The Sabbatical is OVER but the journey just BEGINS… Campaign to SAVE the Oscar Thomas mural at the Maximo Gomez (Domino Park)
My sabbatical experience has been life changing to say the least. I am so grateful to my employer for affording me the opportunity to pursue such a personal and rewarding project in memory of my father. This past November I coauthored my first published book entitled On the Road to Victory-Our Struggle as Immigrants in America with my mother Dulcelina Moore. The book is a combination of a memoir and biography of her life and my grandmother’s journey from Costa Rica to the United States. After this huge project was completed, I began to get signs prompting me to do something equally as special for my father. I had to preserve his name and his legacy as an internationally recognized muralist and a local artist residing in Miami, Florida.
This year marks 20 years since my father passed away and in my heart I knew I had to do something very special to honor him. He was an extraordinary father who was well-known as an artist throughout Miami. He was also recognized internationally for his murals and other artistic work. I had an obligation to preserve his legacy and in doing so, I started racking my brain. Suddenly it hit me, why not write a book about him and showcase some of his work. I started some very basic research when I realized that this was going to be a huge undertaking. I was going to need some time to pull this off. I was only 15 years old when he died and though I knew he was a great artist, I underestimated his impact on the community. In addition, I did not have in my possession his paintings. I knew I had a lot of work to do. Since my sabbatical leave, I found over 100 articles that featured my father; including articles in The Miami Herald, El Nuevo Herald, The Miami Times, The Biscayne Times just to mention a few. My favorite find was a 1989 audio recording in the History Miami Museum archives by anthropologist, art historian, and author Dr. Brent Cantrell. To think this all started with a random visit to the site in which the receptionist encouraged me to reach out to the archivist to see if my father’s work was part of the collection. I did, and Iater learned that there was an audio recording interview with my dad. It was an exhilarating feeling. I was so emotional that I cried when I heard my father’s voice again after 20 years. In the recording, I was reminded that he literally painted every day. We had an art studio in our house and my dad owned his own art gallery. That meant a minimum of 365 paintings a years for over 25 years. In addition before he passed away there were over 100 painting in his art studio. With that information, I started a #findingmyfatherspainitng social media campaign. Before I knew it, I was getting messages from friends of friends and all sort of people who owned my father’s work. During my sabbatical I was able to meet with these people interview them and photograph my father’s artwork, with their permission, to be included in his biography/art portfolio.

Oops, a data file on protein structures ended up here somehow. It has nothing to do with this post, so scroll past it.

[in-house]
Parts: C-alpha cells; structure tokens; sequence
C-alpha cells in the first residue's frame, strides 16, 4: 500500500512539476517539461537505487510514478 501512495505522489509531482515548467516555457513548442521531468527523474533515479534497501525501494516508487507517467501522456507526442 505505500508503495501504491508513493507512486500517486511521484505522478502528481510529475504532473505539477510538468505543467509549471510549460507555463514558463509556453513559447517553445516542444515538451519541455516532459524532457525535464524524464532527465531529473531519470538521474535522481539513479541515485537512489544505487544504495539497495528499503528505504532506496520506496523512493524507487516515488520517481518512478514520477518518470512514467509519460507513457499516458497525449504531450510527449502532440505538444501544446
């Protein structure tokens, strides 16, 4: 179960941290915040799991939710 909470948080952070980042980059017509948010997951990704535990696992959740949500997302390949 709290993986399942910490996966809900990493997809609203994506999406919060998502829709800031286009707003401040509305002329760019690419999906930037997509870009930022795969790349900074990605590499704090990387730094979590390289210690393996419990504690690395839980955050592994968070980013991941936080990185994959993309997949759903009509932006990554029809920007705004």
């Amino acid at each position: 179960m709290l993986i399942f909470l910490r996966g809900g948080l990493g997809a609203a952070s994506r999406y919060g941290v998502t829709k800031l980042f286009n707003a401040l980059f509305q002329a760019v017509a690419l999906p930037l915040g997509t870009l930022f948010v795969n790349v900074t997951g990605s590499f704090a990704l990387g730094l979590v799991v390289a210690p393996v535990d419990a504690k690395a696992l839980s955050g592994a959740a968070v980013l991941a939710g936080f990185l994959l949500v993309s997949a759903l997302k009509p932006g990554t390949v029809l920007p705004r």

I also had the opportunity to travel to Panama and his hometown of Costa Rica, where I found his first mural of the Last Supper that was commissioned when he was only 19 years old. On this journey, I met family members I never knew I had, interviewed my father’s coworkers, and was welcomed into the homes of dozens of private collectors of my father’s work. It has been the most rewarding experience of my life, thus far. The sabbatical leave has opened up Pandora’s Box. As recent as this past holiday weekend, I was contacted regarding my father’s mural displayed in Little Havana, Florida. It showcases the mural that celebrated the first summit of the Americas held in Miami, Florida during the Clinton Administration. It depicts the 33 heads of state, many of which were of mainly minority and African descent. This mural has been on display for over 20 years and there has been talks of destroying it opposed to protecting it. In addition to interviewing and documenting my father’s work I am now fighting to keep his current murals on display. You can support my mission by signing the online petition and encouraging your family and friends to do the same.
Online Petition http://www.thepetitionsite.com/takeaction/351/537/926/
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Author Dr. Tasha Thomas
I am excited to share my journey of finding, cataloging, and archiving my father's (Oscar Thomas Sr.) artwork for generations to come.